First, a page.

By Wally Siembab, Research Director, South Bay Cities Council of Governments 

The Regional Housing Needs Assessment (RHNA) was introduced in 1969 during Ronald Reagan’s first term as California’s governor. It requires that every local jurisdiction ensure there will be enough sites appropriately zoned for affordable housing construction to accommodate projected growth as calculated by state bureaucracies every eight years.

This top-down, fair-share allocation of backroom calculated “need” looks like the “build, baby, build” growth policy that it is. The current shortage of affordable housing in dense suburbs within the metropolitan core is evidence of ineffective performance after 54 years of RHNA. RHNA’s “accomplishments” are increased density and gentrification—not affordable housing.

RHNA may have been effective in the 1970s when economic expansion was driven by the growth of population and jobs, and especially land development to accommodate both. That party is over.

The worsening climate crisis now changes the priority to survival. NASA’s Goddard Institute of Space announced summer of 2023 as Earth’s hottest on record. Extreme heat brings public works and food harvesting to a stop; air conditioning threatens the grid; people die. No place in the world is safe from heat domes, forest fires, smoke, droughts, floods, water shortages or food insecurities.

When the United Nations declared that maintaining ecosystems hospitable to human habitat requires that institutions abandon “business as usual” and make sustainability (carbon reduction) and resilience (adaptations to extreme weather events) top priorities, it is directing Sacramento to scrap RHNA and replace it with housing and other policies that address the threat to human existence.


  • Housing proximity to destinations to cut greenhouse gas emissions.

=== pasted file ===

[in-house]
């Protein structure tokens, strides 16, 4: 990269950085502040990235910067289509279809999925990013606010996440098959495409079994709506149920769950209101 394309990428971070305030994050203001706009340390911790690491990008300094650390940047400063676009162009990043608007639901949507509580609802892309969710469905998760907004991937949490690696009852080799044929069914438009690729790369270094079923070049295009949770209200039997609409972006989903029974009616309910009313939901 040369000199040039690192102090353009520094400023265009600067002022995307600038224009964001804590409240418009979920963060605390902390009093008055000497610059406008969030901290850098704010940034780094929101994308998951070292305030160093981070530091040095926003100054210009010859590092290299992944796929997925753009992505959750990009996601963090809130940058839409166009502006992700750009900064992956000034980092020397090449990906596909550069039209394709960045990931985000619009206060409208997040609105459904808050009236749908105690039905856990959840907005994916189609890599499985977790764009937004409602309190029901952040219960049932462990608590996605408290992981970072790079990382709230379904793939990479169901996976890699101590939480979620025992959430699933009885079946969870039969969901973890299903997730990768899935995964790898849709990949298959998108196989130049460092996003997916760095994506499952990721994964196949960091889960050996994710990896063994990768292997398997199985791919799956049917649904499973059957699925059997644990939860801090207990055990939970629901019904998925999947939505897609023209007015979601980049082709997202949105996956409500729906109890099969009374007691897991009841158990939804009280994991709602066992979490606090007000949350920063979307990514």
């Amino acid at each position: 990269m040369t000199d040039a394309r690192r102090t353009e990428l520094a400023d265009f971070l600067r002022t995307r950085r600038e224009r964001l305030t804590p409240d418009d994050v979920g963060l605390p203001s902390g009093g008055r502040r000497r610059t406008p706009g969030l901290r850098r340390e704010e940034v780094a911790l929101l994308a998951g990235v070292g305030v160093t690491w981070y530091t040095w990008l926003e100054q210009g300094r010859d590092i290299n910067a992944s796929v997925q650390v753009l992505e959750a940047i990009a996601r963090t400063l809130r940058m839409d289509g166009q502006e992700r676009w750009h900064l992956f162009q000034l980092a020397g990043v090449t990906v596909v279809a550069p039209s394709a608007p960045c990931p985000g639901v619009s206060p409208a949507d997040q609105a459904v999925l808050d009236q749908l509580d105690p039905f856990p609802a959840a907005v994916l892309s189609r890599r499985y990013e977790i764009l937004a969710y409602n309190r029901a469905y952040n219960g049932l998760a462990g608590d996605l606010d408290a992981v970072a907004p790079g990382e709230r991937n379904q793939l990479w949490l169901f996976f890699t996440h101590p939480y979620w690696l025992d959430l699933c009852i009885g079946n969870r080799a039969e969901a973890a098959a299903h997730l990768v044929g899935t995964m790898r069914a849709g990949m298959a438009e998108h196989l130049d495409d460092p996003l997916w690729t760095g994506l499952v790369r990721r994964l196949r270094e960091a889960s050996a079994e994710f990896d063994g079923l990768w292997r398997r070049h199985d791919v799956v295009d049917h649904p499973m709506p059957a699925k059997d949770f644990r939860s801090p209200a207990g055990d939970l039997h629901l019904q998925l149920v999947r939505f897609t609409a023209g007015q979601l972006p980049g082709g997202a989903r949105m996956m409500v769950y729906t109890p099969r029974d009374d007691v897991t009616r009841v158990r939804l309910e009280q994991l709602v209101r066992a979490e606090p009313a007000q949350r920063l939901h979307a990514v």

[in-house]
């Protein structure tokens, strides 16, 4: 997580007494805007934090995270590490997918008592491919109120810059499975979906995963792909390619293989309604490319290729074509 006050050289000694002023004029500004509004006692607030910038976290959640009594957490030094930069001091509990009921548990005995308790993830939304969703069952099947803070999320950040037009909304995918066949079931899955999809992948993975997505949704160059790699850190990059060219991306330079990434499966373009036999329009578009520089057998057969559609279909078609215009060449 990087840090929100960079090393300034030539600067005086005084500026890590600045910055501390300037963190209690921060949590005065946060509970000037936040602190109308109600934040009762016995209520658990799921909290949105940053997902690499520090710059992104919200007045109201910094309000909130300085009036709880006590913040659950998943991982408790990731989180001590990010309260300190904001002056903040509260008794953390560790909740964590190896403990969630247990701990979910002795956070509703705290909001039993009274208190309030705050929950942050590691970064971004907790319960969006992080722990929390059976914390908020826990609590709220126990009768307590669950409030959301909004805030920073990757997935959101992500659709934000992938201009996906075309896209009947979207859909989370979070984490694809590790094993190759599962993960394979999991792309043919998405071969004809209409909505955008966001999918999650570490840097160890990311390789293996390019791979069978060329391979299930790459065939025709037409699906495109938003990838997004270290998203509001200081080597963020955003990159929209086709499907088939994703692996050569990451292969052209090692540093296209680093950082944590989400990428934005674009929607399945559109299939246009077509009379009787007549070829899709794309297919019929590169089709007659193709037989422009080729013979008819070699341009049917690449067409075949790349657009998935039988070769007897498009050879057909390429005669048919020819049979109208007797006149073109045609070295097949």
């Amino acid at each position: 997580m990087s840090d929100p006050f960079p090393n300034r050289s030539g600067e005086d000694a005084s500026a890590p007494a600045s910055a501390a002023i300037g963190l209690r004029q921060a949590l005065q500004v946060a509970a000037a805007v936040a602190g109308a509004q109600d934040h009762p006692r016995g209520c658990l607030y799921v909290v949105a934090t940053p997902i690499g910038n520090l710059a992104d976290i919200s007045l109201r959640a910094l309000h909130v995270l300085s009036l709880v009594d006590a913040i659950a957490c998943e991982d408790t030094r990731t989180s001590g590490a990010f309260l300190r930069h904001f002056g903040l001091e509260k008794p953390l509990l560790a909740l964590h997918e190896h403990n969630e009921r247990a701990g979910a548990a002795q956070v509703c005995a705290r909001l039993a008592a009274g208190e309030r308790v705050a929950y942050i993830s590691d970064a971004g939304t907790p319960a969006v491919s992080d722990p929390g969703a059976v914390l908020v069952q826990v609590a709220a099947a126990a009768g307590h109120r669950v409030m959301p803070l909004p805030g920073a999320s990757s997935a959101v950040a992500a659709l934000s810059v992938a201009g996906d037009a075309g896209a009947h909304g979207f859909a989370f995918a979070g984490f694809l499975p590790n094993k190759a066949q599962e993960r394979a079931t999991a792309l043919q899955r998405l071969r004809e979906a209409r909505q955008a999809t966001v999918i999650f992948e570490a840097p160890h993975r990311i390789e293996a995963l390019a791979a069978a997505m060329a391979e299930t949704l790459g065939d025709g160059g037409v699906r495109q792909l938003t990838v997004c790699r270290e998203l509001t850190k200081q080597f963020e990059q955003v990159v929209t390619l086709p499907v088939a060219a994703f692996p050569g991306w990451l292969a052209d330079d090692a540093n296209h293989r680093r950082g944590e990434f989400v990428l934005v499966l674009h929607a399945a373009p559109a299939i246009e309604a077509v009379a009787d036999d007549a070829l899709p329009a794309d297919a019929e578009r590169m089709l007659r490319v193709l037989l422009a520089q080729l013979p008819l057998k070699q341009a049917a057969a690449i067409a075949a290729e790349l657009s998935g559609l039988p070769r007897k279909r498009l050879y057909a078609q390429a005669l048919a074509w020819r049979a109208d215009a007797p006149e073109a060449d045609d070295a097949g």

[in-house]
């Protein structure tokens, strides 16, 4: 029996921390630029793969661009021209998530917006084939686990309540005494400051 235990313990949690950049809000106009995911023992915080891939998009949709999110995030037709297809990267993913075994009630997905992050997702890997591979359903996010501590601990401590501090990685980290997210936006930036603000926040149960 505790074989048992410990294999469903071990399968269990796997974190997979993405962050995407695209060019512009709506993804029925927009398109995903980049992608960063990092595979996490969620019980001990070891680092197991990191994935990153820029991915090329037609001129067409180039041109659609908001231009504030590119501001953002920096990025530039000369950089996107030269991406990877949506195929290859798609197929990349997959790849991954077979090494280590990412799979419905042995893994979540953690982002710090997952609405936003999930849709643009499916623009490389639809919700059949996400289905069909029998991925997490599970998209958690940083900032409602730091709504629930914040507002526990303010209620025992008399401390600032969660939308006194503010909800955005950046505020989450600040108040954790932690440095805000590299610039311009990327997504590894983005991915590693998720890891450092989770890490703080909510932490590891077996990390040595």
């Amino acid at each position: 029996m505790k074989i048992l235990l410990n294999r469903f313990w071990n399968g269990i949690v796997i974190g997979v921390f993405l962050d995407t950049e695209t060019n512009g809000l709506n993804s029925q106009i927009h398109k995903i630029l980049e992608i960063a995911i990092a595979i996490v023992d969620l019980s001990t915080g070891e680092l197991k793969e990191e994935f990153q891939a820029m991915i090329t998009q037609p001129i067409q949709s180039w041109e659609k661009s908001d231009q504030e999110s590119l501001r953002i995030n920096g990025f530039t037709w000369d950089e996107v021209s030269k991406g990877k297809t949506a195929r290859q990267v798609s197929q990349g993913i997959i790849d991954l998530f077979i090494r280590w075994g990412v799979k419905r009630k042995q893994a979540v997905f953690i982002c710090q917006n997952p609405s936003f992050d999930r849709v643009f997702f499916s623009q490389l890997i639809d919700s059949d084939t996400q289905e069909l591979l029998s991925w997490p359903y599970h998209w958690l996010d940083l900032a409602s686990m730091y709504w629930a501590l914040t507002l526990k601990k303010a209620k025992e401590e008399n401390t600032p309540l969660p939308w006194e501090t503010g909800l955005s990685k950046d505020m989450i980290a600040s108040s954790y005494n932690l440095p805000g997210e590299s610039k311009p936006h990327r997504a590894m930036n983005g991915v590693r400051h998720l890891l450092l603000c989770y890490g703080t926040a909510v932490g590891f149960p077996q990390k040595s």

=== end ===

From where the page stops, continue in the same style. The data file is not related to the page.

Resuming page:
• Planning dictated from the local level, not top down.
  • Incentives for creating more compact local housing development patterns must replace mandates to indiscriminately build density at the developer’s discretion.


  • “Fair share” allocation should be scrapped immediately with 100% of housing construction directed to central business districts that need it: San Francisco, San Jose, Los Angeles, Sacramento and others, where the largest concentration of destinations and the best public transit service are located.
  • Fund the assessment of whether there is enough water, open space, solid waste, etc. and potential climate threats in every subregion in California. Let that dictate what the growth areas can accommodate. As temperatures rise, portions of California will attract large numbers of climate migrants; locals need to know their region’s capacity.
  • Invest in local planning capabilities to develop sustainable neighborhoods. State housing legislation has reduced local planning departments to arms of the state kept busy planning indiscriminate density. Centralized eight-year plans are incompatible with a turbulent future. Only locals can produce short-range plans essential for agility and adaptability.
  • Offer models and incentives for developing “complete neighborhoods” and 20-minute subregions.* Incentivize mature suburban retrofits and construction of new outskirt communities. (*Regions that enable travel to any destination within 20 minutes)
  • Fund robust “resilience centers” that offer digital hubs, mobility hubs and microgrids as an essential component of complete neighborhoods.
  • Offer incentives for backyard gardens in single-family neighborhoods and community gardens on vacant parcels, public property and parking lots—food insecurity is around the corner.
  • Incentivize short-range, inexpensive, small-battery electric personal mobility devices as the transportation component in complete neighborhoods.